Cars are being parked in the Pacific Ocean with carrier ships unable to unload them in California - because there's nowhere to store them on account of unsold new cars already piled up at dealers.
How ironic, both cars and oil are being parked on the ocean.
RTT_Rules
You'll be astonished to know that I paid 75.9 for petrol today - the bloke next to me was also ecstatic that he was only paying 79.9 for his diesel.

Those dreadful old electric cars you used to so love are now redundant - I laughed when I saw a Tesla the other day. Ha! Suckers...
  speedemon08 Mary

Location: I think by now you should have figured it out
Cars are being parked in the Pacific Ocean with carrier ships unable to unload them in California - because there's nowhere to store them on account of unsold new cars already piled up at dealers.
How ironic, both cars and oil are being parked on the ocean.
You'll be astonished to know that I paid 75.9 for petrol today - the bloke next to me was also ecstatic that he was only paying 79.9 for his diesel.

Those dreadful old electric cars you used to so love are now redundant - I laughed when I saw a Tesla the other day. Ha! Suckers...
don_dunstan
You're still paying more to fill up the petrol car vs the electric one.
  Valvegear Dr Beeching

Location: Norda Fittazroy
I'm still trying to get over the shock of having the litres numerically higher than the dollars.

Mark you, when I was a nipper, petrol was one shilling and eight pence a gallon; translates to about 17 cents for 4.53 litres or 3.75 cents a litre.
  don_dunstan The Ghost of George Stephenson

Location: Adelaide proud
Cars are being parked in the Pacific Ocean with carrier ships unable to unload them in California - because there's nowhere to store them on account of unsold new cars already piled up at dealers.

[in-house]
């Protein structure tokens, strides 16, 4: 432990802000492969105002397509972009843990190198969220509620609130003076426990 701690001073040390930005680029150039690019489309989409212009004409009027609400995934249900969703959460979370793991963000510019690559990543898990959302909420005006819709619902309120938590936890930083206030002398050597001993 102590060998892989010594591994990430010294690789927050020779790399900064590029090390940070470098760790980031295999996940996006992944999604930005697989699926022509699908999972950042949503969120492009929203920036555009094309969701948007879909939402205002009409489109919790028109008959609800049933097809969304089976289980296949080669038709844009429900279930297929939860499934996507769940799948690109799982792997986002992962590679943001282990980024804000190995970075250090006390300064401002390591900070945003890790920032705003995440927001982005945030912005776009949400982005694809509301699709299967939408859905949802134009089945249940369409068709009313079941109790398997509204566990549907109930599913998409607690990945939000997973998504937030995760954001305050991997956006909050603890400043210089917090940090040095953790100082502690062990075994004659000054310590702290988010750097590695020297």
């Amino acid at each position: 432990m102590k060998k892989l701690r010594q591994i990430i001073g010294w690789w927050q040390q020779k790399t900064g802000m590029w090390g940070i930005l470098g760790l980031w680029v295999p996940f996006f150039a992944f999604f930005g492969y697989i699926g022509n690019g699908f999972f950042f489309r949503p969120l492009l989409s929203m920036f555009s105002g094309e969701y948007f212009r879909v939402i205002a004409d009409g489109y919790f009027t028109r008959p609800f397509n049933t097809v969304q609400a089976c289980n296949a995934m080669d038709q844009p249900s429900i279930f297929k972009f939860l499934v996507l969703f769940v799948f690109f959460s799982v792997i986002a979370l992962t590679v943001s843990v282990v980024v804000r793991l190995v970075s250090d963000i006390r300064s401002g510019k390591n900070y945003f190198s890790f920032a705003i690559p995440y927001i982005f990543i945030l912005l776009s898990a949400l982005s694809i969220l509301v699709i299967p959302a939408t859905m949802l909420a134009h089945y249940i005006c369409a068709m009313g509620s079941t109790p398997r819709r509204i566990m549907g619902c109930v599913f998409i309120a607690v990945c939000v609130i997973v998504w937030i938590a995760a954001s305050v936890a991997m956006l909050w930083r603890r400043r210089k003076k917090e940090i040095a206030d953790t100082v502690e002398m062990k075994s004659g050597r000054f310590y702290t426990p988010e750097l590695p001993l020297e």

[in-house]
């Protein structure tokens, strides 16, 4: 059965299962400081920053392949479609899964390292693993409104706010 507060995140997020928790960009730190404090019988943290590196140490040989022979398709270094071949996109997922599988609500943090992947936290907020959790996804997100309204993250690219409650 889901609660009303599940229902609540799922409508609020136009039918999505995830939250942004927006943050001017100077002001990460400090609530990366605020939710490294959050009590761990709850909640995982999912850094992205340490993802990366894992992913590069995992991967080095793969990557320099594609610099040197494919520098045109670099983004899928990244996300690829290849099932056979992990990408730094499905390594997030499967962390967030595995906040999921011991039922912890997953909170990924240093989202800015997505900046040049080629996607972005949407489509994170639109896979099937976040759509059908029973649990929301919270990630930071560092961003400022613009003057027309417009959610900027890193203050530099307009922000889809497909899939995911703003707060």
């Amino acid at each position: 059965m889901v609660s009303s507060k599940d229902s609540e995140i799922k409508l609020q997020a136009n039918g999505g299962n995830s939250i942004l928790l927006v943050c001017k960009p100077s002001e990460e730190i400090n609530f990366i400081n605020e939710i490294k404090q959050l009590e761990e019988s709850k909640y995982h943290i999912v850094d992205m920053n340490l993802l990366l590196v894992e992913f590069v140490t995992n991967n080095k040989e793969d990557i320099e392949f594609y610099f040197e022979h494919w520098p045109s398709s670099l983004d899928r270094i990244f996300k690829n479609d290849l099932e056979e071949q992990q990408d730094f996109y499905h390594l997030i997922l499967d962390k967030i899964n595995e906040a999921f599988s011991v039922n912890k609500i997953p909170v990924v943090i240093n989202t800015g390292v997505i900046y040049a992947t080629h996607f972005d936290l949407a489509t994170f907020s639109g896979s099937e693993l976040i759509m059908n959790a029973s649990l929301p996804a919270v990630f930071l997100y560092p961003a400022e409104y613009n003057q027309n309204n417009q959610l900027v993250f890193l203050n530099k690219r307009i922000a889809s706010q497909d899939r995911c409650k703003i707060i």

How ironic, both cars and oil are being parked on the ocean.
You'll be astonished to know that I paid 75.9 for petrol today - the bloke next to me was also ecstatic that he was only paying 79.9 for his diesel.

Those dreadful old electric cars you used to so love are now redundant - I laughed when I saw a Tesla the other day. Ha! Suckers...
You're still paying more to fill up the petrol car vs the electric one.
speedemon08
Except I get to miss out on the thrill of waiting hours for it charge...
  michaelgm Chief Commissioner

I'm still trying to get over the shock of having the litres numerically higher than the dollars.

Mark you, when I was a nipper, petrol was one shilling and eight pence a gallon; translates to about 17 cents for 4.53 litres or 3.75 cents a litre.
Valvegear
Filled the Mazda 2 Monday. $27, happy days.
Earliest I remember Fuel prices was 33c/pl.

Price has jumped since, about 25c.
  apw5910 Deputy Commissioner

Location: Location: Location.
When the only "fuel crisis" was how you were going to get the ten bob required to fill your tank.
  Valvegear Dr Beeching

Location: Norda Fittazroy
And when closed service stations had  "after hours" fuel available by inserting 2 shilling pieces into a metering system.
  7334 Chief Commissioner

Location: In the workshop wondering why I started 7334 in the first place
When the only "fuel crisis" was how you were going to get the ten bob required to fill your tank.
apw5910
When I was in my teens my father had a second job in a local servo on Saturdays and I used to go with him sometimes on Saturday afternoons.  This was the mid 60s and I think standard was 3 shillings and 4 pence (33c) while super was 3 shillings and 8 pence (37c) a gallon.

Most people bought 10 shillings worth (a ten bob note) while you had to have your tank well down and be feeling rich to buy a pounds (a quids) worth.

You didn't fill your tank up because there was no automatic cut off and you risked having petrol all down the side of your car.
  don_dunstan The Ghost of George Stephenson

Location: Adelaide proud
I'm still trying to get over the shock of having the litres numerically higher than the dollars.

Mark you, when I was a nipper, petrol was one shilling and eight pence a gallon; translates to about 17 cents for 4.53 litres or 3.75 cents a litre.
Filled the Mazda 2 Monday. $27, happy days.
Earliest I remember Fuel prices was 33c/pl.

Price has jumped since, about 25c.
michaelgm
It was $30 for two-thirds of a tank on my Falcon ute; happy days. Who cares about electric cars - my mechanic says my Ford will go for 20 more years at least (unless they ban them!). I for one don't need or want the latest thing and I've never owed anything on it so its always been cheap to own and run.
  nswtrains Chief Commissioner

I'm still trying to get over the shock of having the litres numerically higher than the dollars.